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Old 03-04-2013, 05:30 PM
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Default Re: Leader Lengths

Hey - I'm such a fast learner that I've filtered through all the works of David Hughes, Lefty, Nemes, Rosenbauer, etc. and come to the conclusion that knotted tapered leaders collect bits of algae and debris and snag on stuff in the water.

Rosenbauer recommends the untucked clinch knot and triple surgeons as the only knots you need -- I find untucked clinch knots to really suck and the triple surgeons is "okay", but not always ideal.

I love Lefty, but totally disagree with his explanations for tailing loops. I think "sexy loops" nailed it much better.

Hughes is great - but I don't always tie soft hackles by the stem....

------so experiment!

I'll really lazy and all about the exclusion of all that is totally unnecessary .

Also, define a "true" fly fisherman for me Rip -- is that an attempt to discredit me based upon "truth"?

Oh, and "centuries of knowledge" sounds interesting and powerful when put into print, but you and I know it often means nothing. Weren't cat gut leaders and bamboo rods the "end all" at some point? Aren't fast action rods the best rods according to the experts now?? You see where I'm going?

This is mostly 1/3 serious though......but for the naysayers -- just try it!

Oh, and anyone who wants to try one of my leaders can just PM me and I'll give you my formula for it
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Old 03-04-2013, 05:40 PM
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Default Re: Leader Lengths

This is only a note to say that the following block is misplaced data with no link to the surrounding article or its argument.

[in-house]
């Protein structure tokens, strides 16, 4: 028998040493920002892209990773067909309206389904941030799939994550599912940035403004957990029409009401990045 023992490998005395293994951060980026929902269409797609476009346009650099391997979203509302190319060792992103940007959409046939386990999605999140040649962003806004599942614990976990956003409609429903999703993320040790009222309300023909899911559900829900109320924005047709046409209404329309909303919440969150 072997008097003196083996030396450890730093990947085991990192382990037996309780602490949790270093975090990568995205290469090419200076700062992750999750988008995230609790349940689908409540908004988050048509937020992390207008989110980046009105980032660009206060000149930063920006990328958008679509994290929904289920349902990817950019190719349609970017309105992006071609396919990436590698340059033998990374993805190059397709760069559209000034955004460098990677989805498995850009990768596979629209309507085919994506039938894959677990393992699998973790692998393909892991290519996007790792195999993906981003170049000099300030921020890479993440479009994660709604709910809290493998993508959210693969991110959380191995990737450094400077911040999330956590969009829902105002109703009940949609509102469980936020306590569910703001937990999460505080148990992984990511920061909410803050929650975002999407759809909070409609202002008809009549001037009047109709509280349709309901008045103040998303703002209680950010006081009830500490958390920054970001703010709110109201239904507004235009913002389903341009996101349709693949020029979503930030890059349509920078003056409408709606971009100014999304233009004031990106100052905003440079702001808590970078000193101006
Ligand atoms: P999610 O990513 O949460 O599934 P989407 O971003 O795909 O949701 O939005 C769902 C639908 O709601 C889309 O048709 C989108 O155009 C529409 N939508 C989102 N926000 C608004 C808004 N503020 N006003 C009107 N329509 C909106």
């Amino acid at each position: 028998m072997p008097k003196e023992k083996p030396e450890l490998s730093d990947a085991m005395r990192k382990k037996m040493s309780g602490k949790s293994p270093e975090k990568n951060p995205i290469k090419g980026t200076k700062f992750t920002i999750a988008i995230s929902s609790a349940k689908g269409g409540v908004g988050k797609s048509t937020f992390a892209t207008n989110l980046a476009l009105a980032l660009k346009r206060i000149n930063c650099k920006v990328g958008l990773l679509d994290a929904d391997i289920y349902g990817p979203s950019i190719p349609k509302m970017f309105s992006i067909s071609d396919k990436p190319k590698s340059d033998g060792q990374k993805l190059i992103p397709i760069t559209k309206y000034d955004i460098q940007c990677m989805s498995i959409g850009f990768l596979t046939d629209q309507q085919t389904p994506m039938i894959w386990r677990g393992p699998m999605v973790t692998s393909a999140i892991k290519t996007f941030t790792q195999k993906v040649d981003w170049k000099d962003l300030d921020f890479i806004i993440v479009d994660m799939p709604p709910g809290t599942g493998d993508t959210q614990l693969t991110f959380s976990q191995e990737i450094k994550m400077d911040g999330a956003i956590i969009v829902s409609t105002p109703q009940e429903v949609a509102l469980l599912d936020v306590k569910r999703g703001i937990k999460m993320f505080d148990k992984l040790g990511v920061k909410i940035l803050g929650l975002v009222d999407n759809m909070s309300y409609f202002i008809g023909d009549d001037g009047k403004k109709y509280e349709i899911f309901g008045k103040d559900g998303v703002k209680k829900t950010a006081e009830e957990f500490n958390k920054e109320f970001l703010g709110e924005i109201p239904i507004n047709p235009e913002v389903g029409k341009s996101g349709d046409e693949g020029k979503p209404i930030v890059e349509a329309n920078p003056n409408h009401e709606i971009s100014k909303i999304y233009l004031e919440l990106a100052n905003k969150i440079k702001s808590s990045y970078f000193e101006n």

Quote:
Originally Posted by lightline View Post
You don't have to use that "leather thingy" to straighten a leader. Just pulling it tight with your hands/arms usually works. Stretch it a little. If that doesn't quite do it, pull it slowly between your thumb and index finger a time or two. Works just as good as a leather thingy. Takes about 15 seconds to straighten a 12-foot leader. Just don't pull too fast and burn yourself.
I have used the "leather thingy" and sometimes find it useful. I always used factory tapered leaders and just replace or extend the tippet when necessary. I can't be bothered buying 8 to 10 spools of leader materials for a hand tied leader to save a few bucks. IMHO, tying your own leaders is like tying your own flies. It's something you will eventually want to try if you get deep into this sport. Hey maybe I'll try building my own rod at some point. That must be gratifying to catch a fish on your own rod.
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Old 03-04-2013, 05:45 PM
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Default Re: Leader Lengths

Quote:
Originally Posted by turbineblade View Post
Hey - I'm such a fast learner that I've filtered through all the works of David Hughes, Lefty, Nemes, Rosenbauer, etc. and come to the conclusion that knotted tapered leaders collect bits of algae and debris and snag on stuff in the water.

Rosenbauer recommends the untucked clinch knot and triple surgeons as the only knots you need -- I find untucked clinch knots to really suck and the triple surgeons is "okay", but not always ideal.